Pronounced brew-sketta: Italian for toasted, seasoned, and topped bread.
TIME 15 to 20 minutes
MAKES 4 to 8 servings
1 medium loaf any rustic bread (about 1 pound)
Olive oil as needed
1 to 4 garlic cloves, halved
Salt and freshly ground black pepper

1 Prepare a grill or turn on the broiler; the heat should be medium-high and the rack about 4 inches from the heat source.

2 Trim and slice the bread into at least 8 pieces, each about 1 inch thick. Brush both sides lightly with oil, then grill or broil them, turning once, until browned on both sides, 3 to 5 minutes.

3 While the bread is still hot, rub one or both sides with the garlic. Put the bread on a plate, then drizzle it with olive oil (a teaspoon or so per slice is not too much); sprinkle with salt and pepper and serve warm. (Or you can top the bruschetta with any of the ideas that follow.)

  • Crostini: Essentially large croutons. Use a baguette instead of a rustic loaf. In Step 2, cut the bread crosswise into slices no more than ½ inch thick so you have between 16 and 24 pieces. Brush with the oil and grill or broil or bake them in a 400°F oven, turning once, until they are golden brown on both sides (they will take about half the time of the thicker bruschetta). Rub with garlic if you like (skip the dousing of oil) and top them however you like; see variations that follow.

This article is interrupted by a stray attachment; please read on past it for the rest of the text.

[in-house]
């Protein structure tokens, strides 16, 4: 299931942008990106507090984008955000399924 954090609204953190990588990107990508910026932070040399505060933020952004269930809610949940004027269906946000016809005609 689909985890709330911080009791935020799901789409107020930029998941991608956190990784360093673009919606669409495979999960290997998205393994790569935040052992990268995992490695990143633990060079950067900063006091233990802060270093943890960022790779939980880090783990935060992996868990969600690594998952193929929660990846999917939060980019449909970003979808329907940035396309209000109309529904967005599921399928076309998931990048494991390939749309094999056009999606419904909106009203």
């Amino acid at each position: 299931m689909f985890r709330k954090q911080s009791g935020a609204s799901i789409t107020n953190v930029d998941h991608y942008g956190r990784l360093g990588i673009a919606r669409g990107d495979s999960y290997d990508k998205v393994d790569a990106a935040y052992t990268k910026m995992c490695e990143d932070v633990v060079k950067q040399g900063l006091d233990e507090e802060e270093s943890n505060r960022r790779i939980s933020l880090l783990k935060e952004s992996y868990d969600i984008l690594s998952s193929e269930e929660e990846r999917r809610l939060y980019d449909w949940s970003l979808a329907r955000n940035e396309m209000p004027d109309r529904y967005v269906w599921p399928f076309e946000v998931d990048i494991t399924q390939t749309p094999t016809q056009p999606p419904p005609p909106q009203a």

• You can use almost any good bread for bruschetta: Pick a loaf that’s crusty on the outside and tender, not too chewy, on the inside. (Just ask for help at the bakery if you don’t know.) You want the center to be moist, without any gaping holes. It can be made of white flour, whole grain, or a mix. Don’t buy presliced bread; it’ll be too thin, and you’ll end up with breakfast toast (which isn’t bad; it’s just not bruschetta).
  • If you just want a scent of garlic, use one clove to rub all eight slices of bread; if you’re a garlic fiend, use four.
  • Use a full-flavored, fresh olive oil for drizzling since that’s the predominant seasoning.

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